The Proactionary Imperative by Steve Fuller
A Foundation for Transhumanism

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Synopsis

The 'proactionary principle' was introduced by transhumanists. Whereas precautionaries believe that we are on the brink of environmental catastrophe because we're too willing to take risks, proactionaries believe that humans stand apart from the rest of nature by our capacity for successful risk taking. In terms of current environmental problems, therefore, solutions lie not in turning our backs on our love affair with technology but by intensifying it – through finding new energy sources or even looking at the possibility of inhabiting other worlds.

In this fascinating new book, Steve Fuller and Veronika Lipinska explore attitudes towards the transformation of human nature. They point out that, politically, both those on the right and the left contribute to different sides of the precautionary-proactionary debate, and argue that it will be this distinction, between caution and action, that will come to dominate the political landscape and create new political divisions.

Drawing on perspectives from both theology and biology, and completing a trilogy of works exploring 'Humanity 2.0', Fuller and Lipinska ultimately endorse the proactionary position, which supports individuals taking risks – for example with new health treatments, as they try to expand their life chances. They accept that such a risk-taking culture may result in set-backs and failures, but argue that this simply requires a new conception of the welfare state. The results may be an incredibly diverse society that will challenge our notions of tolerance, creating a world where 'traditional' humans live side by side with those who have artificial organs or have received substantial genetic modification. Humans have yet to treat all 'normal' members of Homo sapiens with proper respect and dignity and the proactionary principle opens up new challenges to our conceptions of equality. The book ends with a Manifesto that draws together the arguments to present a challenging vision for the future.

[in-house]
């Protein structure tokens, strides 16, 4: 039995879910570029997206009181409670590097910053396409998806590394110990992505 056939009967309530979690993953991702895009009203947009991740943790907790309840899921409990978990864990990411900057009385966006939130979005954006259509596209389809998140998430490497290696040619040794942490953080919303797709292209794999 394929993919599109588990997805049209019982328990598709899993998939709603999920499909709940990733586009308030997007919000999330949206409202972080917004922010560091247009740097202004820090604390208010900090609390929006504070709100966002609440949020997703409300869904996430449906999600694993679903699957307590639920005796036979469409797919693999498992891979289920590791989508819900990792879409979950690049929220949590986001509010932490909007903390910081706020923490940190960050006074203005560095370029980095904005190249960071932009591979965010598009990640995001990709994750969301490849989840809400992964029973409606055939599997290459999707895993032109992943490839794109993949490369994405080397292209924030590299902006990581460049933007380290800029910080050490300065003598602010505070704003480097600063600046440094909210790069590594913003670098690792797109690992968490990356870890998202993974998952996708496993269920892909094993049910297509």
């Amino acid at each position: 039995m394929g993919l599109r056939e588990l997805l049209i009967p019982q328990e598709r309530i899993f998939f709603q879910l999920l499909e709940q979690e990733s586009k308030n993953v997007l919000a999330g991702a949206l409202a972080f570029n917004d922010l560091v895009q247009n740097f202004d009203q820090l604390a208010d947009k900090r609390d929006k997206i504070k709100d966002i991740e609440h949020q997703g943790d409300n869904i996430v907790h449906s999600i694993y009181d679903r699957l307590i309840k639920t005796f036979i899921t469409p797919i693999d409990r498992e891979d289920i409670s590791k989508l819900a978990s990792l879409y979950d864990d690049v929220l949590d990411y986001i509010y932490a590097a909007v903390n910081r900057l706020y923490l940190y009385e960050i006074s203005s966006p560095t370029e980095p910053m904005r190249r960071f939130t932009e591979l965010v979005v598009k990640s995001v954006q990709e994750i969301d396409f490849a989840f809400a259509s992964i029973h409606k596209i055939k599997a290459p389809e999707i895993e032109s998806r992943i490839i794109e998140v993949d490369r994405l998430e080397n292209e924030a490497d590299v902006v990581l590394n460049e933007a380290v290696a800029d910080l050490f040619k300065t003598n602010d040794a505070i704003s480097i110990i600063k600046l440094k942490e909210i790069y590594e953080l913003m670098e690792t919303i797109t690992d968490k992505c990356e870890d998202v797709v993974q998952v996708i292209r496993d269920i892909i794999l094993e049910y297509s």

About Steve Fuller

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Steve Fuller is Auguste Comte Professor of Social Epistemology at the University of Warwick, UK. Originally trained in history and philosophy of science, his research programme of 'social epistemology' now encompasses a quarterly journal (founded in 1987) and twenty books, including Humanity 2.0: What It Means to be Human Past, Present and Future. He is a member of the UK Academy of Social Sciences and the European Academy of Sciences and Arts.Veronika Lipinska holds degrees in law and sociology from the Universities of Warwick, UK and Lund, Sweden. Her interests include European tax law, intellectual property law and cyberlaw. A member of the Social Epistemology Review and Reply Collective, she is co-editor with Steve Fuller of the Epistemology section of the forthcoming Wiley-Blackwell Encyclopedia of Social Theory.
 
Published July 16, 2014 by Palgrave Macmillan. 164 pages
Genres: Political & Social Sciences, Nature & Wildlife, Science & Math, Law & Philosophy. Non-fiction